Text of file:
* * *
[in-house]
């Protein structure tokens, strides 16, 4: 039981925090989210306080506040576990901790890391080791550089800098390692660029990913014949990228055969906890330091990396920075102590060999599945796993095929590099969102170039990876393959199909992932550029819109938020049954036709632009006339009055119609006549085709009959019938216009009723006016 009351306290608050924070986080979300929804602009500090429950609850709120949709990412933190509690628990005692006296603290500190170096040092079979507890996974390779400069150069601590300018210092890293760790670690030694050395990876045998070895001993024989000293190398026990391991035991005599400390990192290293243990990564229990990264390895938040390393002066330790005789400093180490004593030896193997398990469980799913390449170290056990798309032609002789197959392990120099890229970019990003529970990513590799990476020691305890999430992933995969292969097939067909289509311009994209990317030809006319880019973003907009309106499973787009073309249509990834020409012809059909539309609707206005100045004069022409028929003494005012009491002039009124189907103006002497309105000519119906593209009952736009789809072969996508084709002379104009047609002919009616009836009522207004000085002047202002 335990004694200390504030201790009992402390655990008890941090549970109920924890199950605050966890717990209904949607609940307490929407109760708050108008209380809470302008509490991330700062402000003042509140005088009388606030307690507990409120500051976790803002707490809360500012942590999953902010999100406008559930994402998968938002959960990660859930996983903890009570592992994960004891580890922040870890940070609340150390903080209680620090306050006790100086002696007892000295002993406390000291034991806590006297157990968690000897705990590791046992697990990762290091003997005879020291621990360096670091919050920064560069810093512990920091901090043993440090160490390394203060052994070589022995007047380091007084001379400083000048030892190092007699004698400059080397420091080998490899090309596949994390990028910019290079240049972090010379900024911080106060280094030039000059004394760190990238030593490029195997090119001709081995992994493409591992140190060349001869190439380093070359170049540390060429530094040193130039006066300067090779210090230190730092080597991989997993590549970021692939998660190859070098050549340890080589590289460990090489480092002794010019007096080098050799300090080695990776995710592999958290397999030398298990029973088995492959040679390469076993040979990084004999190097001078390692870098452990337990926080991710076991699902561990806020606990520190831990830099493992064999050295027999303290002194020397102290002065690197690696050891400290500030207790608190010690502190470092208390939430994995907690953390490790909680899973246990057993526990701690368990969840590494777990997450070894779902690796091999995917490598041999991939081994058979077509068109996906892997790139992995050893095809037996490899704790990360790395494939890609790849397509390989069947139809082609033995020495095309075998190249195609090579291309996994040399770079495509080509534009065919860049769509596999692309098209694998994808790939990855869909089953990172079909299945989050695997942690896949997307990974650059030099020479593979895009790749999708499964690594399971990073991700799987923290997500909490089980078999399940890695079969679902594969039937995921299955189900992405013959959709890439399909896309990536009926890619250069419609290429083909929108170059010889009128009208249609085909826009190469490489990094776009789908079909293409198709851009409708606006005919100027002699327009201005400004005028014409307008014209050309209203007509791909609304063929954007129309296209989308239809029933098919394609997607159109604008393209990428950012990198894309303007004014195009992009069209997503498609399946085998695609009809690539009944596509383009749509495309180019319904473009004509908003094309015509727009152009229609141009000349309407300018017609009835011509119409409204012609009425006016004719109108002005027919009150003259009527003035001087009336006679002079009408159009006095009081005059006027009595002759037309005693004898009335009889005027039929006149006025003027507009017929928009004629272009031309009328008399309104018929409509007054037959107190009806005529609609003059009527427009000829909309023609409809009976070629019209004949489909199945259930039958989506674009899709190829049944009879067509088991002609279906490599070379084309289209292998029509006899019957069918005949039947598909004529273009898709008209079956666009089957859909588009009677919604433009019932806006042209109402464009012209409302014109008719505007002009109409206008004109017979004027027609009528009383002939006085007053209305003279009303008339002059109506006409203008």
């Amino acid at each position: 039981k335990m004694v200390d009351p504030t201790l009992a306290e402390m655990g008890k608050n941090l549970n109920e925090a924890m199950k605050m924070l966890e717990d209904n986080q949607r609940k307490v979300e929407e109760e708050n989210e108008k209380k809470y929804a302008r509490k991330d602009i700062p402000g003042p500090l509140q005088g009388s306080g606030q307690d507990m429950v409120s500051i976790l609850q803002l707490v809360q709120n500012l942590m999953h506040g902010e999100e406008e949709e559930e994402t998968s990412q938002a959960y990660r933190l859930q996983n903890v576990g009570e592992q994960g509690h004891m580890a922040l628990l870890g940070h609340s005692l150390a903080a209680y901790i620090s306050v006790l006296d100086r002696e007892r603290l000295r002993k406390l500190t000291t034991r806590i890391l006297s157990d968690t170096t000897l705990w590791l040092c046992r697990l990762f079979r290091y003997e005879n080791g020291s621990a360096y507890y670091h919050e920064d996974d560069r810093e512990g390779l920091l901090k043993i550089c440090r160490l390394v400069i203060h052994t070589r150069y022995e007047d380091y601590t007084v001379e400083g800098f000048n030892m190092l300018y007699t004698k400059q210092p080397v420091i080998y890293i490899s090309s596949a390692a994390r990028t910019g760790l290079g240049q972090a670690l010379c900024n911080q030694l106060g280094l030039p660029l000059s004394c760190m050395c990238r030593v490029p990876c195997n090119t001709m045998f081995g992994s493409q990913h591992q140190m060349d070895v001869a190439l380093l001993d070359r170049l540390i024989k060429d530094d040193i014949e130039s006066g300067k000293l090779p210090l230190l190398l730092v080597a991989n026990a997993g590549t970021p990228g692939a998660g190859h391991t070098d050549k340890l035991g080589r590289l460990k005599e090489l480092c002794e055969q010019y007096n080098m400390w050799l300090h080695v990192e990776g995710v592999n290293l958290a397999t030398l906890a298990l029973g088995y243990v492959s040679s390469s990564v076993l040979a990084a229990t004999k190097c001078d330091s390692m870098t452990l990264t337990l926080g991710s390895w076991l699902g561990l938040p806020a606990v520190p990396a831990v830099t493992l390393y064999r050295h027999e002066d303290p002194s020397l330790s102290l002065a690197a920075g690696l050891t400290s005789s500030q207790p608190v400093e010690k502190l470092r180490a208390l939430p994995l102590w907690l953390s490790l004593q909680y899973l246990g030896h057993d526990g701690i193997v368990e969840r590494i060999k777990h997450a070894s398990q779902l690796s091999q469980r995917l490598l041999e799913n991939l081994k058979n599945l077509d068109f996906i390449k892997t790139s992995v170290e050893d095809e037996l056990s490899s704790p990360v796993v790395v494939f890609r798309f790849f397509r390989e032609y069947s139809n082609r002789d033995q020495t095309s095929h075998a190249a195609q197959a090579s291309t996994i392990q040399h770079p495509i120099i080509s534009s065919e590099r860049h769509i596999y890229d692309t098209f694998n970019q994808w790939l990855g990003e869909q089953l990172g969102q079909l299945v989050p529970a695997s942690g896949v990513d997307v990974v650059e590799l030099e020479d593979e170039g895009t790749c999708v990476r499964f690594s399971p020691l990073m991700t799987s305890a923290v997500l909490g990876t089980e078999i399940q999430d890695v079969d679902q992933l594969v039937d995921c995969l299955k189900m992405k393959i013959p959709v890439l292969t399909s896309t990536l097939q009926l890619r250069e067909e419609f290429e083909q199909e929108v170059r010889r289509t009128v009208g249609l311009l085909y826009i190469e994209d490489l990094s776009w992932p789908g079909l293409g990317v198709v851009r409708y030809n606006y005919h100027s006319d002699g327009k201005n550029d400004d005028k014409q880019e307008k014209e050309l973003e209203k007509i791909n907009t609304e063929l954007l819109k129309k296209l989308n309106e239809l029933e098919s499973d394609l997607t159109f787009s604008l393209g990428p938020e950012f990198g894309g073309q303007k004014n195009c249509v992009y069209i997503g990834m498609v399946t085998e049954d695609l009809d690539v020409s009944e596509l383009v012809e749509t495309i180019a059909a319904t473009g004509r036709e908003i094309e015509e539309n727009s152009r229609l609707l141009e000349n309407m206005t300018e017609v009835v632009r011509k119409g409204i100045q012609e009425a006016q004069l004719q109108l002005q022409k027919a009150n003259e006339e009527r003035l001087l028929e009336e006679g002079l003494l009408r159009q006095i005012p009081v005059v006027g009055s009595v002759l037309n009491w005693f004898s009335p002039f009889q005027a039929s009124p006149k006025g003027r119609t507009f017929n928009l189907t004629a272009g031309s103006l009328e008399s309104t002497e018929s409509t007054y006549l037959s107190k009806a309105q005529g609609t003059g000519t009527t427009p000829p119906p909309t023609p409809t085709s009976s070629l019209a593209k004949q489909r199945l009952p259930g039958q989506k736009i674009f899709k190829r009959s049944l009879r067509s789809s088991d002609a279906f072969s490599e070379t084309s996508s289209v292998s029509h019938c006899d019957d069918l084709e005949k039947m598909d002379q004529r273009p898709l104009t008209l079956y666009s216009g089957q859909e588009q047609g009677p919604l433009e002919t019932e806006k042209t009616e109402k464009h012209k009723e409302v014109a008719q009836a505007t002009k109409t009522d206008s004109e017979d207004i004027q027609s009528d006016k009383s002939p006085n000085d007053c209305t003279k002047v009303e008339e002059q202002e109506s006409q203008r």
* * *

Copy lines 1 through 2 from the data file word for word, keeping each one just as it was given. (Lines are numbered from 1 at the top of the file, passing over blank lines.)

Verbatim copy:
[in-house]
């Protein structure tokens, strides 16, 4: 039981925090989210306080506040576990901790890391080791550089800098390692660029990913014949990228055969906890330091990396920075102590060999599945796993095929590099969102170039990876393959199909992932550029819109938020049954036709632009006339009055119609006549085709009959019938216009009723006016 009351306290608050924070986080979300929804602009500090429950609850709120949709990412933190509690628990005692006296603290500190170096040092079979507890996974390779400069150069601590300018210092890293760790670690030694050395990876045998070895001993024989000293190398026990391991035991005599400390990192290293243990990564229990990264390895938040390393002066330790005789400093180490004593030896193997398990469980799913390449170290056990798309032609002789197959392990120099890229970019990003529970990513590799990476020691305890999430992933995969292969097939067909289509311009994209990317030809006319880019973003907009309106499973787009073309249509990834020409012809059909539309609707206005100045004069022409028929003494005012009491002039009124189907103006002497309105000519119906593209009952736009789809072969996508084709002379104009047609002919009616009836009522207004000085002047202002 335990004694200390504030201790009992402390655990008890941090549970109920924890199950605050966890717990209904949607609940307490929407109760708050108008209380809470302008509490991330700062402000003042509140005088009388606030307690507990409120500051976790803002707490809360500012942590999953902010999100406008559930994402998968938002959960990660859930996983903890009570592992994960004891580890922040870890940070609340150390903080209680620090306050006790100086002696007892000295002993406390000291034991806590006297157990968690000897705990590791046992697990990762290091003997005879020291621990360096670091919050920064560069810093512990920091901090043993440090160490390394203060052994070589022995007047380091007084001379400083000048030892190092007699004698400059080397420091080998490899090309596949994390990028910019290079240049972090010379900024911080106060280094030039000059004394760190990238030593490029195997090119001709081995992994493409591992140190060349001869190439380093070359170049540390060429530094040193130039006066300067090779210090230190730092080597991989997993590549970021692939998660190859070098050549340890080589590289460990090489480092002794010019007096080098050799300090080695990776995710592999958290397999030398298990029973088995492959040679390469076993040979990084004999190097001078390692870098452990337990926080991710076991699902561990806020606990520190831990830099493992064999050295027999303290002194020397102290002065690197690696050891400290500030207790608190010690502190470092208390939430994995907690953390490790909680899973246990057993526990701690368990969840590494777990997450070894779902690796091999995917490598041999991939081994058979077509068109996906892997790139992995050893095809037996490899704790990360790395494939890609790849397509390989069947139809082609033995020495095309075998190249195609090579291309996994040399770079495509080509534009065919860049769509596999692309098209694998994808790939990855869909089953990172079909299945989050695997942690896949997307990974650059030099020479593979895009790749999708499964690594399971990073991700799987923290997500909490089980078999399940890695079969679902594969039937995921299955189900992405013959959709890439399909896309990536009926890619250069419609290429083909929108170059010889009128009208249609085909826009190469490489990094776009789908079909293409198709851009409708606006005919100027002699327009201005400004005028014409307008014209050309209203007509791909609304063929954007129309296209989308239809029933098919394609997607159109604008393209990428950012990198894309303007004014195009992009069209997503498609399946085998695609009809690539009944596509383009749509495309180019319904473009004509908003094309015509727009152009229609141009000349309407300018017609009835011509119409409204012609009425006016004719109108002005027919009150003259009527003035001087009336006679002079009408159009006095009081005059006027009595002759037309005693004898009335009889005027039929006149006025003027507009017929928009004629272009031309009328008399309104018929409509007054037959107190009806005529609609003059009527427009000829909309023609409809009976070629019209004949489909199945259930039958989506674009899709190829049944009879067509088991002609279906490599070379084309289209292998029509006899019957069918005949039947598909004529273009898709008209079956666009089957859909588009009677919604433009019932806006042209109402464009012209409302014109008719505007002009109409206008004109017979004027027609009528009383002939006085007053209305003279009303008339002059109506006409203008």